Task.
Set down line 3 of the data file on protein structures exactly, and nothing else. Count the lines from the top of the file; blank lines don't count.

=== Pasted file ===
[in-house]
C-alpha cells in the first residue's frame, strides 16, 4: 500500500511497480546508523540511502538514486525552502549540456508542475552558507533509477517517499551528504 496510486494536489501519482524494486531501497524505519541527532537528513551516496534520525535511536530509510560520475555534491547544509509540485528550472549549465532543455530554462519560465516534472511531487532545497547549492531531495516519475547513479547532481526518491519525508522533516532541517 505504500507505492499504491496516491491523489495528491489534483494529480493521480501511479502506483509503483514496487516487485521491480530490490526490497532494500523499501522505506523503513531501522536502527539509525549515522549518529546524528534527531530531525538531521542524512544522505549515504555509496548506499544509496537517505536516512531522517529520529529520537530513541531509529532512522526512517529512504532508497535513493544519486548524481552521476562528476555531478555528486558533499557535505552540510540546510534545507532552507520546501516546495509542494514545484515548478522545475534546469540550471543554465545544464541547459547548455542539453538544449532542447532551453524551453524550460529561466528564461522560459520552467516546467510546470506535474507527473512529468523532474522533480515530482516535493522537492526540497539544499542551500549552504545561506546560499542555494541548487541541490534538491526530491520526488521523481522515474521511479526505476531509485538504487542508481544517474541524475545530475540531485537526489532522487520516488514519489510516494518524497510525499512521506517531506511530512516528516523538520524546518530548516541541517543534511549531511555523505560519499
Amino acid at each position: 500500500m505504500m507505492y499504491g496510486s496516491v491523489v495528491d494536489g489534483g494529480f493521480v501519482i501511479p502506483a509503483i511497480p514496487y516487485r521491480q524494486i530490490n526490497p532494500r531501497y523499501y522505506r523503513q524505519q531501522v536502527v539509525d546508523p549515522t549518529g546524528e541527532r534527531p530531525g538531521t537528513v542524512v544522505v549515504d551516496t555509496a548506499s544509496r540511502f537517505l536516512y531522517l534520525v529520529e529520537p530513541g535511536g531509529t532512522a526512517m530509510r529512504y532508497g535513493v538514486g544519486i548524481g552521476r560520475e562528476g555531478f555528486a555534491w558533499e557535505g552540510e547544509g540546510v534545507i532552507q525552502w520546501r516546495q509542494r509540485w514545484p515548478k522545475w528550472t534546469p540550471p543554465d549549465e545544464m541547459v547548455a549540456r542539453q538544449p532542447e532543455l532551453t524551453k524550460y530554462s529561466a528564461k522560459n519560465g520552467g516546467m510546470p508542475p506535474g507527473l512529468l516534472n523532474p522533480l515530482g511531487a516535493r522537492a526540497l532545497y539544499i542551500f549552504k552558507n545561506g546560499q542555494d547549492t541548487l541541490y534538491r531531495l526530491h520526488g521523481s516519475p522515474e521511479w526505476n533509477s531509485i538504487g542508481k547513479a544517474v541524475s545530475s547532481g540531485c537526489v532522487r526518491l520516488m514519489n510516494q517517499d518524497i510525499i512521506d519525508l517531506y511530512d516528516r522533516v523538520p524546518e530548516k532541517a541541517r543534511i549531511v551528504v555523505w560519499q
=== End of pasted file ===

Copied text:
Amino acid at each position: 500500500m505504500m507505492y499504491g496510486s496516491v491523489v495528491d494536489g489534483g494529480f493521480v501519482i501511479p502506483a509503483i511497480p514496487y516487485r521491480q524494486i530490490n526490497p532494500r531501497y523499501y522505506r523503513q524505519q531501522v536502527v539509525d546508523p549515522t549518529g546524528e541527532r534527531p530531525g538531521t537528513v542524512v544522505v549515504d551516496t555509496a548506499s544509496r540511502f537517505l536516512y531522517l534520525v529520529e529520537p530513541g535511536g531509529t532512522a526512517m530509510r529512504y532508497g535513493v538514486g544519486i548524481g552521476r560520475e562528476g555531478f555528486a555534491w558533499e557535505g552540510e547544509g540546510v534545507i532552507q525552502w520546501r516546495q509542494r509540485w514545484p515548478k522545475w528550472t534546469p540550471p543554465d549549465e545544464m541547459v547548455a549540456r542539453q538544449p532542447e532543455l532551453t524551453k524550460y530554462s529561466a528564461k522560459n519560465g520552467g516546467m510546470p508542475p506535474g507527473l512529468l516534472n523532474p522533480l515530482g511531487a516535493r522537492a526540497l532545497y539544499i542551500f549552504k552558507n545561506g546560499q542555494d547549492t541548487l541541490y534538491r531531495l526530491h520526488g521523481s516519475p522515474e521511479w526505476n533509477s531509485i538504487g542508481k547513479a544517474v541524475s545530475s547532481g540531485c537526489v532522487r526518491l520516488m514519489n510516494q517517499d518524497i510525499i512521506d519525508l517531506y511530512d516528516r522533516v523538520p524546518e530548516k532541517a541541517r543534511i549531511v551528504v555523505w560519499q